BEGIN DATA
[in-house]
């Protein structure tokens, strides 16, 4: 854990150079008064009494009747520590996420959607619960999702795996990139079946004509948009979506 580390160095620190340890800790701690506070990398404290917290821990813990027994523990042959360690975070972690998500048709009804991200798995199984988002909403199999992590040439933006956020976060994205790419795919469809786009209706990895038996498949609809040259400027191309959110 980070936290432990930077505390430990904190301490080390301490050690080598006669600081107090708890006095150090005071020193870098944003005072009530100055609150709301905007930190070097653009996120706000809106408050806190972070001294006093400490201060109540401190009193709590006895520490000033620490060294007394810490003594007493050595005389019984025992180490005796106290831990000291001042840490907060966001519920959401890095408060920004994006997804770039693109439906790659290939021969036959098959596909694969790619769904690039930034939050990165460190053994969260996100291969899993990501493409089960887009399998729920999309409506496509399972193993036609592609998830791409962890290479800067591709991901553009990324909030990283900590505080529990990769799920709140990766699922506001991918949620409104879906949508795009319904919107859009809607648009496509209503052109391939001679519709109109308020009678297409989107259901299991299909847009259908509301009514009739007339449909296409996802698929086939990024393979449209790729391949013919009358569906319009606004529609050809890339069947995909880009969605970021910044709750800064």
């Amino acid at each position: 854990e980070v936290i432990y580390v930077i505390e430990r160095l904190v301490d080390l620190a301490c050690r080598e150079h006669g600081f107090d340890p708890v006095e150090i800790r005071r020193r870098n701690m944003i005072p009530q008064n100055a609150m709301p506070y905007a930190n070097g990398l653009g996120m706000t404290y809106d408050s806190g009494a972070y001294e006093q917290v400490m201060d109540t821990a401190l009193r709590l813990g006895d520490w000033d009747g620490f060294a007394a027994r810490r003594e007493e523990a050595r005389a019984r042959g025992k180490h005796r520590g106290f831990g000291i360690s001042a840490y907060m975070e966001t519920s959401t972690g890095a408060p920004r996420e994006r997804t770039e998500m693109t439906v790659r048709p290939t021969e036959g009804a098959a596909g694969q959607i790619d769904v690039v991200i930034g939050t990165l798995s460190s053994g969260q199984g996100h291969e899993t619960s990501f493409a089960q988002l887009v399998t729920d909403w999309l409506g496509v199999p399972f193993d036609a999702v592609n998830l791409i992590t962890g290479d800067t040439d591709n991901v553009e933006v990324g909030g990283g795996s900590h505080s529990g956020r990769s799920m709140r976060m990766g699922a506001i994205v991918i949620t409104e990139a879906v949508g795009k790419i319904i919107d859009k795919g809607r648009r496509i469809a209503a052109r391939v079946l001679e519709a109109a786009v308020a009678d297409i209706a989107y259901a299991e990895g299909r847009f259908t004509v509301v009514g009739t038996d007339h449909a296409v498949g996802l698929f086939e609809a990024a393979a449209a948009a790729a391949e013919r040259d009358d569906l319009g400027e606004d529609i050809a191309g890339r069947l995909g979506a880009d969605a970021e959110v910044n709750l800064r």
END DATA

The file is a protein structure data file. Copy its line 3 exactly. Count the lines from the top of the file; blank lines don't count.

């Amino acid at each position: 854990e980070v936290i432990y580390v930077i505390e430990r160095l904190v301490d080390l620190a301490c050690r080598e150079h006669g600081f107090d340890p708890v006095e150090i800790r005071r020193r870098n701690m944003i005072p009530q008064n100055a609150m709301p506070y905007a930190n070097g990398l653009g996120m706000t404290y809106d408050s806190g009494a972070y001294e006093q917290v400490m201060d109540t821990a401190l009193r709590l813990g006895d520490w000033d009747g620490f060294a007394a027994r810490r003594e007493e523990a050595r005389a019984r042959g025992k180490h005796r520590g106290f831990g000291i360690s001042a840490y907060m975070e966001t519920s959401t972690g890095a408060p920004r996420e994006r997804t770039e998500m693109t439906v790659r048709p290939t021969e036959g009804a098959a596909g694969q959607i790619d769904v690039v991200i930034g939050t990165l798995s460190s053994g969260q199984g996100h291969e899993t619960s990501f493409a089960q988002l887009v399998t729920d909403w999309l409506g496509v199999p399972f193993d036609a999702v592609n998830l791409i992590t962890g290479d800067t040439d591709n991901v553009e933006v990324g909030g990283g795996s900590h505080s529990g956020r990769s799920m709140r976060m990766g699922a506001i994205v991918i949620t409104e990139a879906v949508g795009k790419i319904i919107d859009k795919g809607r648009r496509i469809a209503a052109r391939v079946l001679e519709a109109a786009v308020a009678d297409i209706a989107y259901a299991e990895g299909r847009f259908t004509v509301v009514g009739t038996d007339h449909a296409v498949g996802l698929f086939e609809a990024a393979a449209a948009a790729a391949e013919r040259d009358d569906l319009g400027e606004d529609i050809a191309g890339r069947l995909g979506a880009d969605a970021e959110v910044n709750l800064r």